Huntington Bancshares is becoming a favorite pick among investors who are betting on the next bank merger target.

In the last two weeks, shares of the Columbus, Ohio-based regional gained 6%, while the Standard & Poor's bank index lost less than 1%. On June 4, Huntington's stock hit a 52-week high of $36.96875.

Talk about the company died down early last week because of much more insistent merger rumors about Hibernia Corp. of New Orleans. But last Thursday the talk picked up again after Thomas H. Hanley, a bank analyst at Warburg Dillon Read, listed Huntington among six banks on his takeover list.

The most likely acquirer of the bank would be Fifth Third Bancorp of Cincinnati, at a price of $53, Mr. Hanley told clients through his sales force.

Huntington, like most midsize banks, has always been the subject of merger rumors, but speculation dogs the company more than it has before.

"People mention Huntington as a takeover candidate because they have underperformed in the past," said Anthony J. Polini, bank analyst at Advest Group in New York. "In today's banking environment you have to earn the right to be independent in investors' eyes."

Indeed, recent mergers show that banks that misstep often find themselves merging with another bank not too long after.

But so far this year, Huntington has traveled a steady path to good financial performance.

In a statement to American Banker, Frank Wobst, Huntington's chairman and chief executive officer, said the company had "outlined a number of performance improvement initiatives in late 1998, and the company has begun to deliver on those initiatives as evidenced by strong first-quarter 1999 earnings and consistent improvements in efficiency."

Analysts agree that the company's performance has improved. But they also wonder if Huntington can maintain it. One of the strengths of the $28 billion-asset banking company is its sizable market share in higher-growth states such as Ohio, Michigan, and Florida.

But those markets are also dominated by formidable competitors such as KeyCorp and National City Corp., which have the largest market shares in Ohio, Chicago-based Bank One Corp. and Comerica Inc. in Michigan, and Bank of America Corp., which has the largest share of Florida's deposits.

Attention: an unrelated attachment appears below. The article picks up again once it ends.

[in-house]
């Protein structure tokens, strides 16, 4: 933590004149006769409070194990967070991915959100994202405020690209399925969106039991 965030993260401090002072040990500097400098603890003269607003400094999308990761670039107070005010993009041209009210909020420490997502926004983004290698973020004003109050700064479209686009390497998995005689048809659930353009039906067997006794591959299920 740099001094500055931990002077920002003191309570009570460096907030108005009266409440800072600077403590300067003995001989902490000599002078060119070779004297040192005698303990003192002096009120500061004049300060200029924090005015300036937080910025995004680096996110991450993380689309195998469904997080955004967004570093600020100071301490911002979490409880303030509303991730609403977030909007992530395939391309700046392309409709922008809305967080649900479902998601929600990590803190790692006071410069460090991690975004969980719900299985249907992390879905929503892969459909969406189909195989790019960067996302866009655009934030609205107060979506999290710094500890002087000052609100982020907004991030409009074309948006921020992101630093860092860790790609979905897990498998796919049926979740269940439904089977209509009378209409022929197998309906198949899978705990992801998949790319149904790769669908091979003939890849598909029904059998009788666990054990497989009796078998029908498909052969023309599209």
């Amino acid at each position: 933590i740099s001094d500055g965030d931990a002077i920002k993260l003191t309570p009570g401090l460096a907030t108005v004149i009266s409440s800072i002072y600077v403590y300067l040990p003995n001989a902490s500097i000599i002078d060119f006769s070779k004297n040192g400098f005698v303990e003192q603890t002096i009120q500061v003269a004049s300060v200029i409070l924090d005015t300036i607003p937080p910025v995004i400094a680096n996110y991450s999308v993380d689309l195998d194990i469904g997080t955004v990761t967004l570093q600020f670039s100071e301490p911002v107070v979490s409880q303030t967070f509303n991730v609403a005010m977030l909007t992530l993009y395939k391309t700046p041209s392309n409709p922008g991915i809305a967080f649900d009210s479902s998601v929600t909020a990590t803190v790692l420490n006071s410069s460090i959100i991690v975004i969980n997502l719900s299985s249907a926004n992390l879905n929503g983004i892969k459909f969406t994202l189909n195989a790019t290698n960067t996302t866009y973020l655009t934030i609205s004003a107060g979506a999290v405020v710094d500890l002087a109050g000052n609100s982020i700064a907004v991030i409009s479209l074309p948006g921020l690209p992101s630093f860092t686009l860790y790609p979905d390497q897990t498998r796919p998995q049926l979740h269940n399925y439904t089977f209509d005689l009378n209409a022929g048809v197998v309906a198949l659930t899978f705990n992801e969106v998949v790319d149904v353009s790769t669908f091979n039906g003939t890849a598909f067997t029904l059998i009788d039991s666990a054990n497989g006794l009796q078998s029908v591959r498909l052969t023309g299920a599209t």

"They are up against some stiff competition," said John E. Otis, a credit analyst at Bear, Stearns & Co. "They may not have the arsenal of products or market share to compete effectively or the currency to buy them."

In this merger environment, Huntington's efforts to improve its franchise might just make it more attractive to acquirers.

"They are a good franchise that is improving revenues and has a strong technology platform," said Frank J. Barkocy, a senior analyst at Keefe Managers in New York. "But the market is watching to see if they stumble."

Mr. Wobst is apparently aware of such pressures. At an analysts conference last month he said that if Huntington does not meet its 1999 estimates, it will "look at all options," Mr. Polini said.

In a statement, Mr. Wobst said the company does not comment on any merger speculation or activity.

"I believe their attitude is that they want to do it alone," said Mr. Polini. "But that may not be a realistic alternative."

Michael L. Granger, a bank analyst at Fox-Pitt, Kelton, said several companies might consider a deal. "Fifth Third has been fairly open about their interest in Huntington. Firstar would probably be interested in them as well. There is no shortage of interested players. Huntington is in good market."

Fifth Third and Firstar Corp. declined to comment.

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